An Intro to Defensive Strategy in Volleyball
An optimal defensive volleyball strategy will depend to some degree on the size of the team, while other tips are relevant to any form of volleyball. The importance of defensive technique during the game also varies; for example, it is often much more important in reverse coed double games than in six-player volleyball. However, it still goes without saying that any team that works on their defensive skills has a better chance of winning than those that only focus only on offense.
A common mistake in volleyball is to spend so much time focusing on offensive prowess that defensive ability suffers. Ideally, your team should work on improving both its offensive and defensive capabilities. The optimal defensive strategy will vary somewhat from one situation to another.
Players should be selected to ensure that the team is equipped with a balance of defensive skills. For example, when playing reverse doubles, one player needs to be a good back-row defender while the other should be a strong up-front blocker who can also set well. Ideally, the players in one team should all be at the same skill level to prevent opponents from constantly serving to the player whom they perceive to be the weakest.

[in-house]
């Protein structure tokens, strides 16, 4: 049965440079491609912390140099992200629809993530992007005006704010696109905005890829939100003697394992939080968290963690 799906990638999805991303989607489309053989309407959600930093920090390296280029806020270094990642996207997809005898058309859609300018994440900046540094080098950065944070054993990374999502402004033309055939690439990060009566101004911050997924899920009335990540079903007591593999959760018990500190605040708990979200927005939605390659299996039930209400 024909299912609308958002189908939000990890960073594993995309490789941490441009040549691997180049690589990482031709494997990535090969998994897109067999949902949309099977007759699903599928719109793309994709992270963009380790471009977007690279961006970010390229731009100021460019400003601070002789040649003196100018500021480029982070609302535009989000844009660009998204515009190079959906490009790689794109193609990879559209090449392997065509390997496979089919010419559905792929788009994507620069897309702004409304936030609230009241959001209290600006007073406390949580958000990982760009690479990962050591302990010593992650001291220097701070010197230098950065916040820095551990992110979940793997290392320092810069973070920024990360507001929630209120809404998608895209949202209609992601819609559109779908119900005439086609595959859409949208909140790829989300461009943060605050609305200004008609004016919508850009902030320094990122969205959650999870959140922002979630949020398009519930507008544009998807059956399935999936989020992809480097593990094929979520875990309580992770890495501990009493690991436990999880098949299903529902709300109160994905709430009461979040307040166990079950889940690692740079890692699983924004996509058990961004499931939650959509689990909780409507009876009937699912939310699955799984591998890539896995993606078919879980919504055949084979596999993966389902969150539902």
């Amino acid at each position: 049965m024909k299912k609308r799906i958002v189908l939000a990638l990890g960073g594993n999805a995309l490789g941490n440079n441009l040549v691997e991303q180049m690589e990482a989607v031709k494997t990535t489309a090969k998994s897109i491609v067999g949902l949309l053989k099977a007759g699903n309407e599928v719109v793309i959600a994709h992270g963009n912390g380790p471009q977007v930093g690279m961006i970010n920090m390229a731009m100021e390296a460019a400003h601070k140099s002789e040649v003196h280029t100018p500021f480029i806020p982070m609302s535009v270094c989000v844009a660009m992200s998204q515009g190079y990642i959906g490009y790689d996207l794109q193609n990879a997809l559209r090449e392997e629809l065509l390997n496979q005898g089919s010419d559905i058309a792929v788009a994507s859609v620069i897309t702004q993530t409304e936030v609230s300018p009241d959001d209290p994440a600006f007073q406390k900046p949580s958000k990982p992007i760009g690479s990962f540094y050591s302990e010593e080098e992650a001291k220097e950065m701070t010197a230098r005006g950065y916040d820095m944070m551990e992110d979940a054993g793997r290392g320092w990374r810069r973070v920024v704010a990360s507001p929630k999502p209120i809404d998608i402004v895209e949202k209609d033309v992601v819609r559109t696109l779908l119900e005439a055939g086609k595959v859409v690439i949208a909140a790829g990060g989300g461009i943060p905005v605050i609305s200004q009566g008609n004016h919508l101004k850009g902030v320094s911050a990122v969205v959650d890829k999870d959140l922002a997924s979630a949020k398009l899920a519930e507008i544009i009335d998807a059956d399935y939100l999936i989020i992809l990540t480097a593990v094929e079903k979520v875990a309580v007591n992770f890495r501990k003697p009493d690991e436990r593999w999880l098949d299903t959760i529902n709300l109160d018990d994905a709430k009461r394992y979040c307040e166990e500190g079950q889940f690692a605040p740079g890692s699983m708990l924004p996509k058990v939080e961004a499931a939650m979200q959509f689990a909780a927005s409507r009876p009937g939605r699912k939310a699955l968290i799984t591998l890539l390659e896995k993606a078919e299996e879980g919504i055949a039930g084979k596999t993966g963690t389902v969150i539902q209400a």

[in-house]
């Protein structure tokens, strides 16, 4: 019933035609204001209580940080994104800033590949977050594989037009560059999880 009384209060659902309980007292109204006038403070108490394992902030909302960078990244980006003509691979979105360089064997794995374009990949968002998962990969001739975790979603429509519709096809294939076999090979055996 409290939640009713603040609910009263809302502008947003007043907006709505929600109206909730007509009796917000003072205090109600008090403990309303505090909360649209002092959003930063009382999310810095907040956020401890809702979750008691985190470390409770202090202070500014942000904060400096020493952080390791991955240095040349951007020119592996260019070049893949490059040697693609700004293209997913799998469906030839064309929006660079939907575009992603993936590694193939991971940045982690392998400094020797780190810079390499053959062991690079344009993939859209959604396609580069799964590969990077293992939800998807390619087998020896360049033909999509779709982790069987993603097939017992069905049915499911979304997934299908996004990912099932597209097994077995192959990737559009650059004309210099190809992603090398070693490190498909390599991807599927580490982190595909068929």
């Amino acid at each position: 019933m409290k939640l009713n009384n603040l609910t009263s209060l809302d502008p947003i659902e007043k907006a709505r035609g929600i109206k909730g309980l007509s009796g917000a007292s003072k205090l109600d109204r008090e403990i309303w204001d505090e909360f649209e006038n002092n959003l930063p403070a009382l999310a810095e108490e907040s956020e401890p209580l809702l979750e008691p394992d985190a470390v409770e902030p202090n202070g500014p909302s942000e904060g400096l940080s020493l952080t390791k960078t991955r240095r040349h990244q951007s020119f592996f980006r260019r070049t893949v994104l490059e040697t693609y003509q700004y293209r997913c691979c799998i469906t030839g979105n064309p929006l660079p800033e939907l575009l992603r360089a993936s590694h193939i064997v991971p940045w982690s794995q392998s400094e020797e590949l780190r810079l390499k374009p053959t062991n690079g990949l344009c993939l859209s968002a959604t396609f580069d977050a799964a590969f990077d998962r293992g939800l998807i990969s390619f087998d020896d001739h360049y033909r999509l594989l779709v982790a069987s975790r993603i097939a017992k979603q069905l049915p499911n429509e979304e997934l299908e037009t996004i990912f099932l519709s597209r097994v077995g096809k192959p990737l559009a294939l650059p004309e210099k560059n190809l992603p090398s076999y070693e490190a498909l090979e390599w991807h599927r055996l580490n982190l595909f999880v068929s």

A typical layout for a four-on-four game is a diamond formation, in which players do not rotate positions. Generally, the fastest player should cover the back, while the two tallest players block in the center. For alternative layouts, or for games with a different number of players, teams can choose to use either one or two of the taller players as blockers. When the team uses just one blocker, he alone covers the entire net. Two blockers have the options of either taking half the net each or both covering the whole net to form a double block.
An important aspect of defense is simply figuring out what offensive strategy the opposing team plans to implement and then counteracting it to reduce their effectiveness. Most teams will have about two or three favorite hits that they use frequently. Identifying these early allows your team to more effectively defend against them. No matter what your defensive strategy, however, you should strive to remain lose and flexible as you play. If a particular scheme is not working, you should be fluid enough to adopt a new one as necessary before you find yourselves seriously outplayed.
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